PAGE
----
Lounsbury, Tania by lev17755

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									                                Lounsbury, Tania
                Local Ordinances That Promote Physical Activity
                       A Survey of Municipal Policies in Utah
            Faculty Mentor: Dr. Shaunna K. Burbidge Ph.D., Geography Department

Background: The Utah Department of Health is revisiting a 2001 study. The original study,
published in 2003, accomplished the following three objectives: (1) identified types of
municipal employees responsible for physical activity policies, (2) identified municipal
ordinances that influenced physical activity, and (3) determined local governments' intentions to
implement policies. Re-examining the study was to help the Department understand how Utahan
cities are using local ordinances, and whether ordinances encourage or discourage physical
activity levels of residents. Review of the original survey and analysis methods would hopefully
facilitate the ease of other states performing similar studies throughout the next decade. The
main benefit of this research was to create an in-depth understanding of how municipalities in
Utah are managing factors that affect physical activity, and consequently public health. The
results would enable local and state governments to enact ordinances in an effort to improve
public health.

Individual area of focus: I had intended to focus on specific areas of research for both sidewalks
and bicycles, such as: determining the conditions, width, friendliness to pedestrian use, and
crosswalks; and for bicycles/lane conditions, width, availability, accessibility, shared use-lanes
(i.e. lanes designated for both bicycles and vehicles), and structures such as tunnels and bridges.
Then, I was to review the data obtained from each municipality and determine what, if any,
specific recommendations for ordinances relating to sidewalks and bicycle paths would be
beneficial. I planned on being able to recommend methods of implementation that would exhibit
the most potential for improving the overall public health in Utah.

Methods and Data Acquisition: We determined that it would be most beneficial to review the
ordinances of those municipalities in Utah with populations over 5,000. After tabulating the
cities by population and finding that there were 81 cities that met this description, my mentor
realized that it would be most beneficial to utilize the skills of the students in one of the senior
capstone courses to gather data. The students in the Geography 410 course were divided into
groups of three or four students and assigned four to six municipalities. Myself and the two
other research students for this project worked directly with the students to provide leadership
and accountability. For each municipality the students were responsible for completing the
survey that had questions in the following areas: Physical infrastructure policies and provisions,
Policy issues and public/private collaboration, and Nutrition. Most of the 89 questions in the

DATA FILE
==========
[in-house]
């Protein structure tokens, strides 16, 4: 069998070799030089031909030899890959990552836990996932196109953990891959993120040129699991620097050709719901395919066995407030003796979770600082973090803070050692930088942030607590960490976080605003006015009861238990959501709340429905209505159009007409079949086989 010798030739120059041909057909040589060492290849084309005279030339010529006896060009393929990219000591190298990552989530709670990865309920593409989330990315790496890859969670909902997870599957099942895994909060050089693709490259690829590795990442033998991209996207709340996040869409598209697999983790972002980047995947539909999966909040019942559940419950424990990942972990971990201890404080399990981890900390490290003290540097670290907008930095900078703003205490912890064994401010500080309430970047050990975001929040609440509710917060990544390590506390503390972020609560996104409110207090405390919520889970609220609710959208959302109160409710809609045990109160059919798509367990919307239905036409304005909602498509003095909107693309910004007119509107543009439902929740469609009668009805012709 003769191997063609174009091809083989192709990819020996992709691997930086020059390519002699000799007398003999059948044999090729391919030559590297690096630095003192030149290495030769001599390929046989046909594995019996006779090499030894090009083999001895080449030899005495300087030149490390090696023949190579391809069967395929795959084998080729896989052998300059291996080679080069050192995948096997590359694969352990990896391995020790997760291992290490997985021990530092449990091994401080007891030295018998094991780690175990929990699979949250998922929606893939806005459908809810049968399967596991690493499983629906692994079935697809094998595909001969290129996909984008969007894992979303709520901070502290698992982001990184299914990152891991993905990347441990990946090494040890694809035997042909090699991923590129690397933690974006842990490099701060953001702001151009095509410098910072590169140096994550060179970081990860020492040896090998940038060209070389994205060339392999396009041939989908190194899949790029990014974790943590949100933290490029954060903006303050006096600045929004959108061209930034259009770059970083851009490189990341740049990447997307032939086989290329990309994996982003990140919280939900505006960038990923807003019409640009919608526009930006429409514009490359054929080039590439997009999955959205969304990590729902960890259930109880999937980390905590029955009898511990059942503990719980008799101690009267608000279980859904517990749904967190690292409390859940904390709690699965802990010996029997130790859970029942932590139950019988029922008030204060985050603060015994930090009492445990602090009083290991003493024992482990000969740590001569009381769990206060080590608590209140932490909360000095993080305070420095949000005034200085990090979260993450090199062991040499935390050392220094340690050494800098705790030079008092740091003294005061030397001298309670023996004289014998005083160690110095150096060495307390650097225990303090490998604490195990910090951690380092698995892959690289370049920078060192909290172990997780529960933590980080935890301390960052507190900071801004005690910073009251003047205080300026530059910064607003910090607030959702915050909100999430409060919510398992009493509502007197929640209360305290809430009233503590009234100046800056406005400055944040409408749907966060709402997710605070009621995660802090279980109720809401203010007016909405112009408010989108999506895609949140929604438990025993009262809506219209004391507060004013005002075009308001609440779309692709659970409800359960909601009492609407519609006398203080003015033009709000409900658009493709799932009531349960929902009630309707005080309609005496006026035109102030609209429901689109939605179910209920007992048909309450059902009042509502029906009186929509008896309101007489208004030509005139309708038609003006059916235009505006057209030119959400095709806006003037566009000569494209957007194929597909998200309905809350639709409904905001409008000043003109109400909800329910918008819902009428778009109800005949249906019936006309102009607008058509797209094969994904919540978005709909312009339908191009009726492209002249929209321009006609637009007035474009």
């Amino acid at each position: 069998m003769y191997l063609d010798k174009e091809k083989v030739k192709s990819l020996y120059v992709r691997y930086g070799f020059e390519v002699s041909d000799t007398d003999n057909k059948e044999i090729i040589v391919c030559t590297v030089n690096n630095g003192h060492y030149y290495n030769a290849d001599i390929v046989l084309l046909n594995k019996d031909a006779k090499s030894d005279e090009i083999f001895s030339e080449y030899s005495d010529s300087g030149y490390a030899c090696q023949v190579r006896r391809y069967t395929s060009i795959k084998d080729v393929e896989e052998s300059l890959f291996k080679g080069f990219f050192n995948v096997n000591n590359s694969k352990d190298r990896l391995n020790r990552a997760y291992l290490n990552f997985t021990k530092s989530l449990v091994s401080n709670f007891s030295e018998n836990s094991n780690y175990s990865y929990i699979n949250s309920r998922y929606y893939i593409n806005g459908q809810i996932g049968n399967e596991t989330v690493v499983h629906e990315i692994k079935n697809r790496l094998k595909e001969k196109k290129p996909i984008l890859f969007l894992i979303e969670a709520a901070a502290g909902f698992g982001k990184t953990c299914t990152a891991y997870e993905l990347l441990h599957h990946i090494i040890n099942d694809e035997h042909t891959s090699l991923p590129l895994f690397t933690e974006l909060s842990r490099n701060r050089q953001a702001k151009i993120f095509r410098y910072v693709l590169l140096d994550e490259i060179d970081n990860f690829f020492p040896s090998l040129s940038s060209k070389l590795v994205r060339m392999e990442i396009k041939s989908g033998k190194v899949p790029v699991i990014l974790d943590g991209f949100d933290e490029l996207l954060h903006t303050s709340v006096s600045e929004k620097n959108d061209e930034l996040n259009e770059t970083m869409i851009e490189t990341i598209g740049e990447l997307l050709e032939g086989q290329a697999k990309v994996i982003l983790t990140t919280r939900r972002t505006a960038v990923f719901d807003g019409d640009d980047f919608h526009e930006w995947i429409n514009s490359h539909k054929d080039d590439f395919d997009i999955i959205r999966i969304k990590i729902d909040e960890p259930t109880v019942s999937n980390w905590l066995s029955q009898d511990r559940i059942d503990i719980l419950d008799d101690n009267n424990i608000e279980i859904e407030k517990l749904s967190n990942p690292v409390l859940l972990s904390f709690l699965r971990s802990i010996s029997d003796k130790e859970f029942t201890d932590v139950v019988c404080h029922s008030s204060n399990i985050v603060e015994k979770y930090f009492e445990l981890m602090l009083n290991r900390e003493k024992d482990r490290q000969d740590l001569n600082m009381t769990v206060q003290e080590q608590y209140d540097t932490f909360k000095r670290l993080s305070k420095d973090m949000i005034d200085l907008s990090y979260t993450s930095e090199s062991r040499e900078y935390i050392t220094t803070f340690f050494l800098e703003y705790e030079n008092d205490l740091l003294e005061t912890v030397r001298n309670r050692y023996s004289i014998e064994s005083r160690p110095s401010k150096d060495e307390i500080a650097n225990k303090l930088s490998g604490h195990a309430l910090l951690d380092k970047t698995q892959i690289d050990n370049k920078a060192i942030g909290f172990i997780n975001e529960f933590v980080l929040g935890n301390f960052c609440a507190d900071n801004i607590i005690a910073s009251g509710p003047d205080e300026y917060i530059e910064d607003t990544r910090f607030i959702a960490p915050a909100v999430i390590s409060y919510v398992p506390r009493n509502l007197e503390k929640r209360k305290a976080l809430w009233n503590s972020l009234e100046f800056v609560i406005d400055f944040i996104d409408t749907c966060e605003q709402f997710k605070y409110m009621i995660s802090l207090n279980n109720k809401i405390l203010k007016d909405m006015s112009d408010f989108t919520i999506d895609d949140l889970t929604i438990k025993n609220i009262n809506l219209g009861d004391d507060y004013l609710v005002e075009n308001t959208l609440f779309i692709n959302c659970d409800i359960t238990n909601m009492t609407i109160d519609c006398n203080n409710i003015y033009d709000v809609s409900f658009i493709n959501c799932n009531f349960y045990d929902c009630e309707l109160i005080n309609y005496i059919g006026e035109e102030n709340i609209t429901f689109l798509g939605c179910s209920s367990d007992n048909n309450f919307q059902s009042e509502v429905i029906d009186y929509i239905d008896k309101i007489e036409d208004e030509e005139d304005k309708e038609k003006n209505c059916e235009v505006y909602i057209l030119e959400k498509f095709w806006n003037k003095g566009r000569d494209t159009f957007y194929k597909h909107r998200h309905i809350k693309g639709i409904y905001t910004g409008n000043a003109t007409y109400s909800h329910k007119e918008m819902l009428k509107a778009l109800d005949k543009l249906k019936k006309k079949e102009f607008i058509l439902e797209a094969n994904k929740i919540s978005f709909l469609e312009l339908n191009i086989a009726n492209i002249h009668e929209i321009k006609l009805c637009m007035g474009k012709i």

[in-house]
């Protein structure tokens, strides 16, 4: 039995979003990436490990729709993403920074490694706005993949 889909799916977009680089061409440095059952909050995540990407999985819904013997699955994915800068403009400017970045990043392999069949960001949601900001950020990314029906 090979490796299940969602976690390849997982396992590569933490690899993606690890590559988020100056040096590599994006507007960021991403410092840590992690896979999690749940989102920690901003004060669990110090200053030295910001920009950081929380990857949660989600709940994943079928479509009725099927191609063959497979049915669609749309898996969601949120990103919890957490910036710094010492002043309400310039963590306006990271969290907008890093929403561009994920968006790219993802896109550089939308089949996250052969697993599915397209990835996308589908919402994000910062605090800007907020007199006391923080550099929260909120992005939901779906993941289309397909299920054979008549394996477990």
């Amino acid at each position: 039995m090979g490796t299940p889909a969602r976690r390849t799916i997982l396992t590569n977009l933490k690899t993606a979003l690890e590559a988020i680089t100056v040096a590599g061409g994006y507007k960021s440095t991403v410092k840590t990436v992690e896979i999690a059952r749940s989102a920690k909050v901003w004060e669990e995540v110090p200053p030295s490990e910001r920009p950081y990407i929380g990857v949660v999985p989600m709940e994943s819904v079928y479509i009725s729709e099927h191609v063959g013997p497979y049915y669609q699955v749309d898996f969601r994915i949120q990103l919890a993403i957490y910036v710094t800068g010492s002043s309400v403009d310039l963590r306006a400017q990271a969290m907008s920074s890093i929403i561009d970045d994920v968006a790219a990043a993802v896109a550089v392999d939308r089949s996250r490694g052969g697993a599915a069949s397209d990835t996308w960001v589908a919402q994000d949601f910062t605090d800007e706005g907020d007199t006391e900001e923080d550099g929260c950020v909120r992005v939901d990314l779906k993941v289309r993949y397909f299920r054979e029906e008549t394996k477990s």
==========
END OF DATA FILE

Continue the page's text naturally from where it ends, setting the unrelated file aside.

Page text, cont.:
survey required two to four part answers.

The process of data acquisition was much more difficult than anticipated and took a full four
months to complete. There was difficulty in obtaining copies of codes and ordinances from
various cities. Ordinances were often too ambiguous to interpret. I encouraged the students in
the groups I oversaw to reach out to city planners, as well as representatives from the local parks
and recreation and health departments. It became apparent quickly that even department
directors or planners were not aware of specific ordinances that we were looking for and it was
difficult to sort through hundreds of pages of code for each municipality finding answers to such
specific questions. Although tedious, the task proved to be possible and all but one survey was
submitted for tabulation.

Tabulation: The results of each survey were manually entered into a final document using a
binary system (1 and 0 for yes and no) so the results could be graphed and configured into
various different reports.

Shift in focus: I was disappointed that data acquisition took the entire Winter semester to
complete and due to a change in my graduation date I was not be able to be involved in the final
recommendation process. However, I was able to present preliminary results at various
conferences:

Lounsbury, T.L. (2009) Local Ordinances that Promote Physical Activity: A Longitudinal
Study of Municipal Policies in Utah.
           Presented at the 2009 Utah Conference on Undergraduate Research at
              Westminster College in Sugarhouse, UT.
           Presented at the 2009 Annual Meeting of the Association of American
              Geographers in Las Vegas, NV.
           Poster presentation at the BYU 2009 President's Leadership Council meeting
           Poster Presentation at the 2009 BYU Mary Lou Fulton Mentored Learning
              Conference.

Colleague Acknowledgement:

Jonathan Paul Brooks, Texas A&M University, College of Architecture and Urban Planning,
M.S. Candidate

Trenton Robertson, University of Utah, School of Architecture and Planning, Department of
Metropolitan Planning, M.S. Candidate

								
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